About half of them were actually barefoot. The rest wore Vibram FiveFingers — a rubber foot glove with no heel cushion or arch support — or Spartacus-style sandals, or other superlight “minimalist” running shoes. Larson surreptitiously recorded them all, wondering how many (if any) had what he was looking for: the lost secret of perfect running.
It’s what Alberto Salazar, for a while the world’s dominant marathoner and now the coach of some of America’s top distance runners, describes in mythical-questing terms as the “one best way” — not the fastest, necessarily, but thebest: an injury-proof, evolution-tested way to place one foot on the ground and pick it up before the other comes down. Left, right, repeat; that’s all running really is, a movement so natural that babies learn it the first time they rise to their feet. Yet sometime between childhood and adulthood — and between the dawn of our species and today — most of us lose the knack.
We were once the greatest endurance runners on earth. We didn’t have fangs, claws, strength or speed, but the springiness of our legs and our unrivaled ability to cool our bodies by sweating rather than panting enabled humans to chase prey until it dropped from heat exhaustion. Some speculate that collaboration on such hunts led to language, then shared technology. Running arguably made us the masters of the world.
So how did one of our greatest strengths become such a liability? “The data suggests up to 79 percent of all runners are injured every year,” says Stephen Messier, the director of the J. B. Snow Biomechanics Laboratory at Wake Forest University. “What’s more, those figures have been consistent since the 1970s.” Messier is currently 11 months into a study for the U.S. Army and estimates that 40 percent of his 200 subjects will be hurt within a year. “It’s become a serious public health crisis.”
Nothing seems able to check it: not cross-training, not stretching, not $400 custom-molded orthotics, not even softer surfaces. And those special running shoes everyone thinks he needs? In 40 years, no study has ever shown that they do anything to reduce injuries. On the contrary, the U.S. Army’s Public Health Command concluded in a report in 2010, drawing on three large-scale studies of thousands of military personnel, that using shoes tailored to individual foot shapes had “little influence on injuries.”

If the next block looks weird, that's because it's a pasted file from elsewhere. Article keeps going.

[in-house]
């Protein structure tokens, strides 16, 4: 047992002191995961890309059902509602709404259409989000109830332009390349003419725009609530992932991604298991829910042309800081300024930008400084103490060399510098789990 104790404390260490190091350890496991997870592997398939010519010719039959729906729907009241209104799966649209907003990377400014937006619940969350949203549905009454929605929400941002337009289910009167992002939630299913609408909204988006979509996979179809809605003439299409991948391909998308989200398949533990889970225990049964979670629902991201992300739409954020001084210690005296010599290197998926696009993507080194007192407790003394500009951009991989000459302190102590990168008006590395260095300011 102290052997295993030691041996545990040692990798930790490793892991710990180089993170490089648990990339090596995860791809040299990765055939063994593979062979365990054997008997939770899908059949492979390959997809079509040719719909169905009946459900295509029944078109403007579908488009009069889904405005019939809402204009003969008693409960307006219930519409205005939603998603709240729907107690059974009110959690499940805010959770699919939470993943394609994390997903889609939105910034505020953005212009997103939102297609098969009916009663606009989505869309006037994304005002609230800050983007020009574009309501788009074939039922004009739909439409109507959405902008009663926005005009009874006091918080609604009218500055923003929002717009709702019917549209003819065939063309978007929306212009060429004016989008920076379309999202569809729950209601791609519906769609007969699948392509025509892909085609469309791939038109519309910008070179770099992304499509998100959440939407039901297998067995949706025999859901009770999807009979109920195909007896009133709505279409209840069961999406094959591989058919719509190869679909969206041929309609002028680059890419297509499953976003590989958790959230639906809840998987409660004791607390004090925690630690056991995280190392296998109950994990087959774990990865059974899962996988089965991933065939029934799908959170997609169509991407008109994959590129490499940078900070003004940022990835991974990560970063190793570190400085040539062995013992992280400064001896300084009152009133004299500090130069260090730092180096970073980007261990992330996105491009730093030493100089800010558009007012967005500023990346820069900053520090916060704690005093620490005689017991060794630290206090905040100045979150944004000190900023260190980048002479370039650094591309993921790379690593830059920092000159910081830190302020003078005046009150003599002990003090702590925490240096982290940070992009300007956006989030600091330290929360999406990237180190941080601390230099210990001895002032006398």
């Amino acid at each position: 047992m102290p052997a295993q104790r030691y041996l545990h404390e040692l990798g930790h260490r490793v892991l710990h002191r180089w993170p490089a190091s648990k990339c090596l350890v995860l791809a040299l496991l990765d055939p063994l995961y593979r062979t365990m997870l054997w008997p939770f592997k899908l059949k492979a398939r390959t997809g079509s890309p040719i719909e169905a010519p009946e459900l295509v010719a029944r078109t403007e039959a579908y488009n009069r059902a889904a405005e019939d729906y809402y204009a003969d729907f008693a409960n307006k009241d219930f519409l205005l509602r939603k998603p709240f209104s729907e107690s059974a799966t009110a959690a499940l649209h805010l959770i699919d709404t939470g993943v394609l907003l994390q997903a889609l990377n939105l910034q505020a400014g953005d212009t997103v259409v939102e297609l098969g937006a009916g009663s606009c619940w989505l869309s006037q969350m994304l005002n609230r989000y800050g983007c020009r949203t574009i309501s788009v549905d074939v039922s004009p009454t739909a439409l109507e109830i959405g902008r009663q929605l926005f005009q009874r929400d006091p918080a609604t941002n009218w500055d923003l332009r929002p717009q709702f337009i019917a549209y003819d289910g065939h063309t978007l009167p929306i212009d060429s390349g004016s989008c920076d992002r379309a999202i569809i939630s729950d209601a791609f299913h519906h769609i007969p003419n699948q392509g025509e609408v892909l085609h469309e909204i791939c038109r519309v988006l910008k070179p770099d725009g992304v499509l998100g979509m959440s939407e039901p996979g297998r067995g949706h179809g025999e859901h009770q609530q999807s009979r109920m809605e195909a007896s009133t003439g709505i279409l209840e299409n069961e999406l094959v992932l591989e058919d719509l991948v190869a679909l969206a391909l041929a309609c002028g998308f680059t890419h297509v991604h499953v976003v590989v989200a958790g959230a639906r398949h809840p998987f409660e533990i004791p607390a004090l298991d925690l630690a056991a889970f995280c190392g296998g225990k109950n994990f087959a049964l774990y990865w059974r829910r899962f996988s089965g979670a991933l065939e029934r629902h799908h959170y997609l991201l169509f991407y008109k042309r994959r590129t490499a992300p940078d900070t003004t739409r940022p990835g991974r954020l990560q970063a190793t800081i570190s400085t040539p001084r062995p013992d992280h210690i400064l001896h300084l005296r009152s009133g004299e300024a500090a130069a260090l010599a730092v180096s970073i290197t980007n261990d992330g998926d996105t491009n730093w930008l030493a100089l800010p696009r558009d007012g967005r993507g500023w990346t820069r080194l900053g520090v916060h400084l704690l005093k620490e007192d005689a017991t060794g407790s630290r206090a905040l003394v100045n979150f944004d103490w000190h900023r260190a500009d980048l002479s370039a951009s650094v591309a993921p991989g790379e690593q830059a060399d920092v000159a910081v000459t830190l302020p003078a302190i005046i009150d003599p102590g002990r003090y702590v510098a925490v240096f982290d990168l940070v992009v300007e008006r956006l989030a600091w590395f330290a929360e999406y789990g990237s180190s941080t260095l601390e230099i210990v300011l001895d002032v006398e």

Two years ago, in my book, “Born to Run,” I suggested we don’t need smarter shoes; we need smarter feet. I’d gone into Mexico’s Copper Canyon to learn from the Tarahumara Indians, who tackle 100-mile races well into their geriatric years. I was a broken-down, middle-aged, ex-runner when I arrived. Nine months later, I was transformed. After getting rid of my cushioned shoes and adopting the Tarahumaras’ whisper-soft stride, I was able to join them for a 50-mile race through the canyons. I haven’t lost a day of running to injury since.
“Barefoot-style” shoes are now a $1.7 billion industry. But simply putting something different on your feet doesn’t make you a gliding Tarahumara. The “one best way” isn’t about footwear. It’s about form. Learn to run gently, and you can wear anything. Fail to do so, and no shoe — or lack of shoe — will make a difference.
Full Article and Video LINK
Nestle sees no point in fighting child labor May 11 2011
For those of us little guys out there fighting gallantly to save the world, it’s just gut-wrenching to see a major player step forward and say, “Meh…it’s not our problem.”
So what do we do about Nestle? The packaged foods conglomerate whose last great idea was peddling litter-in-waiting and its accompanying junk food up the Amazon in a barge, is now suggesting that it has no reason to be concerned about child labor.
In a report yesterday, Nestle chairman Peter Brabeck-Letmathe stated that it is “nearly impossible” to eradicate child labor, arguing that in his (and Nestle’s) native Switzerland, “schools have one week holiday so students can help in the wine harvesting.”
Wait. He didn’t just say that.
Yes. Indeed. Nestle’s chairman likened the worldwide child labor crisis to the children of posh European wine estate owners who help their families with the annual grape haul.
Now, we ourselves have noted what a daunting task this fight is, and it may very well be “nearly impossible.” But to cite the thousands of children worldwide who help family-run businesses and agribusinesses in a healthy way, and use it as an argument that fighting slavery and indentured servitude is futile, that’s just obscene. Especially from one of the largest players in the chocolate industry. I wonder if there’s any child labor in cocoa beans?
Brabeck-Letmathe goes further to say, “anybody who does philanthropy, should do it with his own money and not the money of the shareholders.” This man runs a major company.
OMG. Oh. Emm. Gee.